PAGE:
For the Universal ProbeLibrary-based assays, the LightCycler® TaqMan® Master reaction mix was used. For the SYBR Green I-based assays, the LightCycler® FastStart DNA MasterPLUS SYBR Green I reaction mix was used. Both assay types were performed with a LightCycler® 1.2 Instrument.
Amplification conditions for the Universal ProbeLibrary assays were initial denaturation for 10 minutes at 94°C followed by 40–50 cycles of 10 seconds at 94°C, 20 seconds at 55°C, and 5 seconds at 72°C. For the SYBR Green I assays, we started with 10 minutes at 94°C followed by 40–50 cycles of 10 seconds at 94°C, 5 seconds at 55°C, and 5 seconds at 72°C. For all SYBR Green I assays a melting curve from 60°C to 95°C was recorded.
Results and Discussion
We used the ProbeFinder Software to design Universal ProbeLibrary assays for 15 different zebrafish transcripts expressed at embryonic stages. For the same subset of transcripts, a custom design of primer pairs for use with conventional SYBR Green I assays was developed.
The ProbeFinder Software in the online Assay Design Center (www.universalprobelibrary.com) proved to be very user friendly and successful in finding good assay designs using known accession numbers and keywords or gene names. The integration of databases for zebra-fish genes is apparently of good quality and results are presented in a clear and well-designed manner.
Sequential 1:10 dilution series of the zebrafish cDNA were used to compare the performance of both assay types. For the Universal ProbeLibrary assays, 14 out of 15 assays showed satisfactory to excellent results, whereas one assay failed completely (hey2; Table 1). For the SYBR Green I assays, all assays worked well (Table 1). In the failed assay, no gel product was detected (not shown), showing that the failure was most likely due to unsuccessful primer design. With respect to linearity, the Universal ProbeLibrary assays showed an overall better performance than SYBR Green I assays.
In addition to comparing the two detection formats, we tried to find more reference genes which the zebrafish researcher could use for more accurate normalization when assessing relative gene expression. In most publications to date, zebrafish researchers used only one gene (mostly bactin1) for normalization. In general, the use of multiple normalization genes is advantageous compared with the use of only one reference gene (www.gene-quantification.info and ). Since there are two bactin genes in zebrafish, bactin2 and additionally gapdh were assayed. For all genes, the first selected Universal ProbeLibrary assay was successful (Figure 1). In Figure 1, a 1:5 dilution series for each of these three genes is shown.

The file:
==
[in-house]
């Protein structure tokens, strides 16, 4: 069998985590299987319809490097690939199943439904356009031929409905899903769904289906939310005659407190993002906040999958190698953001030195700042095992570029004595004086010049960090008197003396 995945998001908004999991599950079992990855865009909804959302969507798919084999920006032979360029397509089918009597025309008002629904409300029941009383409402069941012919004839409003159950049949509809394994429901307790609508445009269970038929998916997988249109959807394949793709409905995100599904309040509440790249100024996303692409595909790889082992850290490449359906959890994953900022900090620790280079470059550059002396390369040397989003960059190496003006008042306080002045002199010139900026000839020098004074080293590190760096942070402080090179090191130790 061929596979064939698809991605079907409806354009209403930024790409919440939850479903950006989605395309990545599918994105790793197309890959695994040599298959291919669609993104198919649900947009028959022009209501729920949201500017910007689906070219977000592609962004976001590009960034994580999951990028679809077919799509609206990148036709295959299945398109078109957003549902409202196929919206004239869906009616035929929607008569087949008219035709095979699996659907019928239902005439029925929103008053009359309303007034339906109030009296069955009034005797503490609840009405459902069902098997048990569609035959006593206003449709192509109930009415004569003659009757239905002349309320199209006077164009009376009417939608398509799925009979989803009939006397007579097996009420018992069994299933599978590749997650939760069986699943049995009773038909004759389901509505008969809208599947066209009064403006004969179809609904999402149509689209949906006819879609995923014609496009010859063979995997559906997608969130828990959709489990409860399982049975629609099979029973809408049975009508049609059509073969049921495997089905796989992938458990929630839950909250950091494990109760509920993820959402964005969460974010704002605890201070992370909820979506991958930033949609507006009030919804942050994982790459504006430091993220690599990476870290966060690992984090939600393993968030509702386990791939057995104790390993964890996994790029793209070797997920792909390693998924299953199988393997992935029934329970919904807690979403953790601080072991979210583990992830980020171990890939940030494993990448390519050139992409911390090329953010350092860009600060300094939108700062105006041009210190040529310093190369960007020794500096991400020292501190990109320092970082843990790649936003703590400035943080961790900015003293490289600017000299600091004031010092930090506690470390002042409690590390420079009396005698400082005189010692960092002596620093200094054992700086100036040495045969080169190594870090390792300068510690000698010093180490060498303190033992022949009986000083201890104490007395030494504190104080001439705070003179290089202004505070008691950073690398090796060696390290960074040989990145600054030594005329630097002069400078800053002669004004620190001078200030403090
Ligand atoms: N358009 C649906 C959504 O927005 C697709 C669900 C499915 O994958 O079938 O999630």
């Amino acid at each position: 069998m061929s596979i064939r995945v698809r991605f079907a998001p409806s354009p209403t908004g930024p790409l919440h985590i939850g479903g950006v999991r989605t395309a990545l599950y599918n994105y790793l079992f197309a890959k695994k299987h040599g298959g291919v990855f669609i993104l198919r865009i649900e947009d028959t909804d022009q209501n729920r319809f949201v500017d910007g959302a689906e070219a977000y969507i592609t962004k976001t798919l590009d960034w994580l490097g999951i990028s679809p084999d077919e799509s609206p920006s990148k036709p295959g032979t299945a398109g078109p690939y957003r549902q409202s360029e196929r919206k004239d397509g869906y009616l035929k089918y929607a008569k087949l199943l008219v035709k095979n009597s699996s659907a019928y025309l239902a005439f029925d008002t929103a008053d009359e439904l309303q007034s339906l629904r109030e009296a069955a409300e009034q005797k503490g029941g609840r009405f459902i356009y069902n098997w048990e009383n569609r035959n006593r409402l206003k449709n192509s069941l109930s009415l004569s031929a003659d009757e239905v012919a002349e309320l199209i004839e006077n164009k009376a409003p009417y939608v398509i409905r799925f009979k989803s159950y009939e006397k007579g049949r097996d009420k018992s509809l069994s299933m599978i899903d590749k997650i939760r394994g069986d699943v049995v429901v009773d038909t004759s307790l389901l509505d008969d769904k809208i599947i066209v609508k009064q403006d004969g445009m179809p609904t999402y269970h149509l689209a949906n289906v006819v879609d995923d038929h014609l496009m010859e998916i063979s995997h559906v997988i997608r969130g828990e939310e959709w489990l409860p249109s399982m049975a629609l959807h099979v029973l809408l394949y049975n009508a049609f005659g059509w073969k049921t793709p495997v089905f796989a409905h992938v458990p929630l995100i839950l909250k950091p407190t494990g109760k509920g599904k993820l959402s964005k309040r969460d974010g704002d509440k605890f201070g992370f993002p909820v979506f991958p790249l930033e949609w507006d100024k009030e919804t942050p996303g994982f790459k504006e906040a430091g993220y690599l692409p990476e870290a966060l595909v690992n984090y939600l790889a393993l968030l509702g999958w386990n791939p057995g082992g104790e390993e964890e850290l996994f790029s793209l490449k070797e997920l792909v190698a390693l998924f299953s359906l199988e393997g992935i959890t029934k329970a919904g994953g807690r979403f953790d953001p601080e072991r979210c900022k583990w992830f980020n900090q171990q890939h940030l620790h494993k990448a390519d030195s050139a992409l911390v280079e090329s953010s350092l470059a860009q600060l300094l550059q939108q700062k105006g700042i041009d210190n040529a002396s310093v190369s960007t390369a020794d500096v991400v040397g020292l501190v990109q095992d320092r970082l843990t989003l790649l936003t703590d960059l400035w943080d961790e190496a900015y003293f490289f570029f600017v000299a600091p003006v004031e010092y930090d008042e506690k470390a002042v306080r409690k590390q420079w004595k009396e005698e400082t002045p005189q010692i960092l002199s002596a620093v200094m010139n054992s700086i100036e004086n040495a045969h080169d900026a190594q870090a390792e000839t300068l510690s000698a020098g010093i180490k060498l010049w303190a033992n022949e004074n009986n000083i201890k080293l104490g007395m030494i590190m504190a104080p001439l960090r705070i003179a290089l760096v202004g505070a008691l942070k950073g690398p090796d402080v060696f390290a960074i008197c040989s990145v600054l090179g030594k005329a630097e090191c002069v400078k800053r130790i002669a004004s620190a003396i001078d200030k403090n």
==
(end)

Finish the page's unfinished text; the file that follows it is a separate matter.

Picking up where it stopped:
In our hands the Universal ProbeLibrary-based real-time PCR using the LightCycler® Instrument and the ProbeFinder Software proved to be a very useful tool to determine accurate expression ratios in zebrafish embryos. Traditionally, in situ hybridization using DIG- or fluorescein-labeled RNA probes is the only method widely used in zebrafish to assess expression levels in embryos. This is not an ideal situation, since this method is not quantitative. The Universal ProbeLibrary-based real-time PCR now offers a reliable and time-efficient tool to overcome this problem by designing assays for any gene of interest in a very short time, and with an increased rate of success. Moreover, we established assays for three potential reference genes, paving the road for successful relative gene quantification in the zebrafish.
1.Vandesompele J et al. (2002) Genome Biol 3:RESEARCH0034.
This article was originally published in Biochemica 2/2007, pages 16-18. ©Springer Medizin Verlag 2007